In the eye of the storm – Chagall's lost crucifixion revealed
January 8, 2010 by Norman Lebrecht
One eye is shut in the agonies of approaching death. The other follows you around the room where Marc Chagall’s lost crucifixion has been exposed to public gaze.
In the last of ten attempts to depict the German persecution of Jews as a contemporary act of God-killing, Chagall in 1945 sketched a naked Christ-figure in a Jewish prayer-shawl and phylacteries, tormented on a cross by a creature with a Nazi armband, half-man, half-beast.
The sketch was found in a Paris auction catalogue by my friend David Glasser and bought for a paltry sum for the Ben Uri London Museum of Jewish Art. The discovery was reported last weekend in the New York Times and the work goes on display from today at the Osborne Samuel gallery in London’s West End in a limited showing of the Ben Uri’s extensive and largely unseen masterpieces by Jewish artists who lived in Britain.
The subject and date of the work endow it with a poignancy beyond words. The Christ figure has feminine hips, avoiding the sexual definition of so many crucifixion scenes to suggest the universality of a genocide that overrode compassions of gender. This Christ could be any Jew – man, woman or child – Chagall seems to be saying.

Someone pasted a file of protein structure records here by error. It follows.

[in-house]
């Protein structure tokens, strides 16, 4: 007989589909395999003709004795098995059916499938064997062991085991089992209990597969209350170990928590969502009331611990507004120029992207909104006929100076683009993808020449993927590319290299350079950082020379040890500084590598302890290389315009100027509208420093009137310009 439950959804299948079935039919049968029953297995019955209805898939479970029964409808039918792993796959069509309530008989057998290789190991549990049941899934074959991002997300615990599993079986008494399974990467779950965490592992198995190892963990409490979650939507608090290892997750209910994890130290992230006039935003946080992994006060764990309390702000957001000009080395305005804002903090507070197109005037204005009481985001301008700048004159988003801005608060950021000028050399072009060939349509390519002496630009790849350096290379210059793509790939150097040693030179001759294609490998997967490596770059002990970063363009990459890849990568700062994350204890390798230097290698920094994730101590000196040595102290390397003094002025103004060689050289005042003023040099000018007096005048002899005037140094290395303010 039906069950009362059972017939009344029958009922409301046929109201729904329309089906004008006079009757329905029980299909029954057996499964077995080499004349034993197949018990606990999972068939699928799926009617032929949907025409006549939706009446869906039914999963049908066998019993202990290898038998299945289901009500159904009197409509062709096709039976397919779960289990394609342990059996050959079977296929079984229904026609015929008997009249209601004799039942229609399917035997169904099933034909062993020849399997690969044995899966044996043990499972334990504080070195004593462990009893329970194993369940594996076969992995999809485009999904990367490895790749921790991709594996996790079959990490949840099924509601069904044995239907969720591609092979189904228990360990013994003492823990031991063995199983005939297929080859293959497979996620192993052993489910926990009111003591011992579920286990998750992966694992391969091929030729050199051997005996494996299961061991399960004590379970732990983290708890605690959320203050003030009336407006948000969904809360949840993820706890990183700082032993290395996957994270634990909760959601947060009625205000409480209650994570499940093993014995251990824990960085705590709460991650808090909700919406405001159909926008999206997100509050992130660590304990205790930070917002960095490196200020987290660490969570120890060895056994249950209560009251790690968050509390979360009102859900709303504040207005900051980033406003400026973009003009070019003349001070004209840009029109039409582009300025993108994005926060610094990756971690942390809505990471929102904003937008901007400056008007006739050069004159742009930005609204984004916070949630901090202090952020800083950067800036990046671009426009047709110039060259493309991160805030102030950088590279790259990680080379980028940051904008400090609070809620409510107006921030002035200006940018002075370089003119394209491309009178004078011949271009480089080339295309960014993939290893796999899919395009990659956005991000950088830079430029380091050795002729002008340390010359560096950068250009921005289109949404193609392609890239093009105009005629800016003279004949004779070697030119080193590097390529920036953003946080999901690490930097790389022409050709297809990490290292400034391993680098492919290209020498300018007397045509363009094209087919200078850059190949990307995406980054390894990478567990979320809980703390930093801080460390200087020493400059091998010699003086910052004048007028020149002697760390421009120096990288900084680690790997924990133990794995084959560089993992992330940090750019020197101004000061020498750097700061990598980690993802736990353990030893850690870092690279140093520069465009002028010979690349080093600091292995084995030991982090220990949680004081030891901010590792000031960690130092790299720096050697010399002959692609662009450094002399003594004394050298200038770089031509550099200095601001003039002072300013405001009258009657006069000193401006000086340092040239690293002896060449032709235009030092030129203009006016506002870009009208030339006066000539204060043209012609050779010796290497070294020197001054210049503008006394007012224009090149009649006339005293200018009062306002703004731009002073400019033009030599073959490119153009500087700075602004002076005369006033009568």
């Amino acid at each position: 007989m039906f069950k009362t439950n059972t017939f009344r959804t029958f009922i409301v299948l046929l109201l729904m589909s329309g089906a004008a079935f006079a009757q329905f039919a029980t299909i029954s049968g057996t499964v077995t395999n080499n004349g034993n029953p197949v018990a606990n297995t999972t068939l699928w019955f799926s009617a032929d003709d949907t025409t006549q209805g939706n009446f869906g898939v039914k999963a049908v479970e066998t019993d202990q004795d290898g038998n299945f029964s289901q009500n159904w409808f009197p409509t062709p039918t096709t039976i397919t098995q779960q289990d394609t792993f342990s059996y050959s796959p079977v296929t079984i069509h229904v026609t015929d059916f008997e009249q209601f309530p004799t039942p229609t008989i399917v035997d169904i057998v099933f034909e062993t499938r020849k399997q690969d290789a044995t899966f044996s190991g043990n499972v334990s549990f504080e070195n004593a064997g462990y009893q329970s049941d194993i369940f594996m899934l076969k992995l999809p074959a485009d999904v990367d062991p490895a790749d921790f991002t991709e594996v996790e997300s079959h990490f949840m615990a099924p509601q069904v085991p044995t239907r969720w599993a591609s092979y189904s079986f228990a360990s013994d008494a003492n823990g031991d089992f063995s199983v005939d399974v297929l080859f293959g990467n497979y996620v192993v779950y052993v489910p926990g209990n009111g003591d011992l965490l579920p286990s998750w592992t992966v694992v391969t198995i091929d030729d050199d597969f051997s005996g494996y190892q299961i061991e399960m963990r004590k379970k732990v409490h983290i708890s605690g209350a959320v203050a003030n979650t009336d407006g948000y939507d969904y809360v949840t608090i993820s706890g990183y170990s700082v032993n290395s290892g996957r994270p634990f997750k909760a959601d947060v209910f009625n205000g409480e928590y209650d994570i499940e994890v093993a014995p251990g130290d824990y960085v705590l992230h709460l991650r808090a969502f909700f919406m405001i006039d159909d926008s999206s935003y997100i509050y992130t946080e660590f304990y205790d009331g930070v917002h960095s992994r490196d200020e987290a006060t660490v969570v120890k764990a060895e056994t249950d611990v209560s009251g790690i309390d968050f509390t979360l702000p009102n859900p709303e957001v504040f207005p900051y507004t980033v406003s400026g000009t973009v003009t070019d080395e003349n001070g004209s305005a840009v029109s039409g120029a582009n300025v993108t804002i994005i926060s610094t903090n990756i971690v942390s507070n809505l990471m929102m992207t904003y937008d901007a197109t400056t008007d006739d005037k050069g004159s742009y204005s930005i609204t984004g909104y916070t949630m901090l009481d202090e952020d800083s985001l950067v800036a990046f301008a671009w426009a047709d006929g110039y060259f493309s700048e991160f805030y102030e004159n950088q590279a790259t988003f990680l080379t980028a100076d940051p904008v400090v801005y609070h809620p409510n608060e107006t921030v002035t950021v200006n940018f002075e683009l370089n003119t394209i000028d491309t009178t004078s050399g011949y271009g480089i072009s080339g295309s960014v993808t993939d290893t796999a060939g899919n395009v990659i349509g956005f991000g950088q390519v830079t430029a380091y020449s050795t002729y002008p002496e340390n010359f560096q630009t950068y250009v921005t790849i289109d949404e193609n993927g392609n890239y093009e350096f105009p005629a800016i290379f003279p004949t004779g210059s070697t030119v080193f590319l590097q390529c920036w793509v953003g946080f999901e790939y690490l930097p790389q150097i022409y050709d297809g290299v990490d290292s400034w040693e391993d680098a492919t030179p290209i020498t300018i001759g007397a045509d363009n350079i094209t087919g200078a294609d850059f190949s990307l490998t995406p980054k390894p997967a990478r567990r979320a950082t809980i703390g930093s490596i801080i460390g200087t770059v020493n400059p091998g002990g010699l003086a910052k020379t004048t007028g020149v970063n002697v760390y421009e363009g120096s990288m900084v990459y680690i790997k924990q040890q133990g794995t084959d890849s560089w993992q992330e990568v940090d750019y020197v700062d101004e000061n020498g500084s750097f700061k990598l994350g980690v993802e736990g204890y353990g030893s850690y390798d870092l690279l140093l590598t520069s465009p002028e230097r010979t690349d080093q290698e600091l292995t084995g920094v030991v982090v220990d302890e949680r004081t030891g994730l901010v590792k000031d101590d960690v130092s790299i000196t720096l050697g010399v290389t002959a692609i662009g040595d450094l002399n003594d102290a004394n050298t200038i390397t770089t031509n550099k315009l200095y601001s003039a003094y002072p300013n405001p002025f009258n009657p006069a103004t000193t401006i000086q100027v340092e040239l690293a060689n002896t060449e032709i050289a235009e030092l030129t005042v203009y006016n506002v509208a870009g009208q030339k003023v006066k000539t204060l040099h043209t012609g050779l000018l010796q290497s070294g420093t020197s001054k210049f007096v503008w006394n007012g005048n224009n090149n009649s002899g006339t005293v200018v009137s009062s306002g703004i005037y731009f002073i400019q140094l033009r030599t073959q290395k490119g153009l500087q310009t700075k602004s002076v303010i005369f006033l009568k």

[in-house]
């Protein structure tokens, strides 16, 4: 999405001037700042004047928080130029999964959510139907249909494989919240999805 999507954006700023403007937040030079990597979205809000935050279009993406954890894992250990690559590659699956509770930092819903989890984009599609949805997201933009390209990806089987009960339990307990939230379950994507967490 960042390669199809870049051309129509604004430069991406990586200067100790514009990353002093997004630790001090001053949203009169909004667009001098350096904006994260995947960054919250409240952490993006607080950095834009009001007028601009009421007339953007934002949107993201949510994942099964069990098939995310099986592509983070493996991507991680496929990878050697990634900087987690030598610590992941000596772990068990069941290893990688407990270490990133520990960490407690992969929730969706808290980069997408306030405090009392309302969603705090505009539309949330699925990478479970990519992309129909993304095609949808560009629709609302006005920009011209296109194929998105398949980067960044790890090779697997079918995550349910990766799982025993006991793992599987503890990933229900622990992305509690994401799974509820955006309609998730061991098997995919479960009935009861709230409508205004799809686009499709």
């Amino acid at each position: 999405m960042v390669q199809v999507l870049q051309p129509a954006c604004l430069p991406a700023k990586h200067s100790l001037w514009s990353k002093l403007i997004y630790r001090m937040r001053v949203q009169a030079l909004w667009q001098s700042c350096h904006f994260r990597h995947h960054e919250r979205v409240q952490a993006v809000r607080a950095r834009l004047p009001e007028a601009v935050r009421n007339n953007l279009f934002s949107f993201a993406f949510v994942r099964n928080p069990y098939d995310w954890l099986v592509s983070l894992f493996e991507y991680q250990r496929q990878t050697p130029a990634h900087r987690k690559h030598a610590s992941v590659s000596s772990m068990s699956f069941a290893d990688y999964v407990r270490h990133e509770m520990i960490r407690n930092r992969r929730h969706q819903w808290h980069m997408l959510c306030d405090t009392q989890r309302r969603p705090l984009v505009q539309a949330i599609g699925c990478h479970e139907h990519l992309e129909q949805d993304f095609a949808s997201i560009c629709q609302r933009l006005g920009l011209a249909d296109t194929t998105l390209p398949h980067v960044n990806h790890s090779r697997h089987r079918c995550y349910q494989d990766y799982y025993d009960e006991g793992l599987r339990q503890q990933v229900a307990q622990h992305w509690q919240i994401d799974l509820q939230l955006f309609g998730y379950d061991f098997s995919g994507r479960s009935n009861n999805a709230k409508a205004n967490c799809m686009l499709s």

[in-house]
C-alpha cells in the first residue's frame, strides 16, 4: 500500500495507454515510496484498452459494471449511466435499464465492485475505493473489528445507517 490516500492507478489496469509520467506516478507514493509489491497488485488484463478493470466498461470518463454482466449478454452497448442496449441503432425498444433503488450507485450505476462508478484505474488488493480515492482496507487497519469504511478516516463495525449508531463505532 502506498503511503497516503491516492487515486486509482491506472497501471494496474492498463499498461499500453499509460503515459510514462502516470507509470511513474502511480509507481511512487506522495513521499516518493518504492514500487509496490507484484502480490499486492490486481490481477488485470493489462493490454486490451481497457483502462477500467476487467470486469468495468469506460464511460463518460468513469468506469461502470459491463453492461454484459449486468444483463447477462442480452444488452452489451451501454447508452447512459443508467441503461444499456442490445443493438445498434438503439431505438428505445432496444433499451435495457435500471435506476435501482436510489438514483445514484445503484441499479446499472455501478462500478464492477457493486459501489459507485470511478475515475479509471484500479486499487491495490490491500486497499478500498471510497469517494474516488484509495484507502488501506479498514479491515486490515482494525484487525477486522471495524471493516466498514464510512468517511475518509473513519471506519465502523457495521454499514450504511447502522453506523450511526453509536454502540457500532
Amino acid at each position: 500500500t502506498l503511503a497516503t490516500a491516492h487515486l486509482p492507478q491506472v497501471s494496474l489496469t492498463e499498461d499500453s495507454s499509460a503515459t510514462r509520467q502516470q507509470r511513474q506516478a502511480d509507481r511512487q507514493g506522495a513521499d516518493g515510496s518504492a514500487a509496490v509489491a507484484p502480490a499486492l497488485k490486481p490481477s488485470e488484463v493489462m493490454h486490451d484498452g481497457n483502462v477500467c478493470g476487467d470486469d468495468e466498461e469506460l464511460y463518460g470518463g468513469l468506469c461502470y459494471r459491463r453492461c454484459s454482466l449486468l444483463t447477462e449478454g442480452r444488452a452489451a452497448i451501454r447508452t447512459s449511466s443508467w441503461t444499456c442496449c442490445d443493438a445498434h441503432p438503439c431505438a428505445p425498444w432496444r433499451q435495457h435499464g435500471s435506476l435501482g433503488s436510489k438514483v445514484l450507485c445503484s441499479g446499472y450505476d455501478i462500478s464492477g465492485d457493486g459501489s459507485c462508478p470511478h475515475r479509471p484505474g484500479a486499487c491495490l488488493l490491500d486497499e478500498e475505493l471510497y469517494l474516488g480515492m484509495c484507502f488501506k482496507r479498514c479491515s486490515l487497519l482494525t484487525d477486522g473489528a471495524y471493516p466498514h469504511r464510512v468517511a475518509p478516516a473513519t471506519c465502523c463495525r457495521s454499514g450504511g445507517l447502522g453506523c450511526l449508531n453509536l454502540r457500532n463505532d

The martyr is surrounded by village scenes familiar from his Vitebsk period. But instead of fiddlers on the roof and cows that fly over the moon, the artist turns every sketch to horrors of hanging, inflagration, expulsion and death. It is a relentless lament for the world he left behind, a world that existed no more.
The eye of the martyr follows you around the room, challenging you at risk of your own humanity to turn your back on the calamity, forcing you to remember and engage. It is not by any means a finished work, nor possibly one of his greatest, but it registers ineluctably on first sight as one of his least forgettable. The exhibition runs to the end of the month.
More on the Ben Uri website: www.benuri.org.uk
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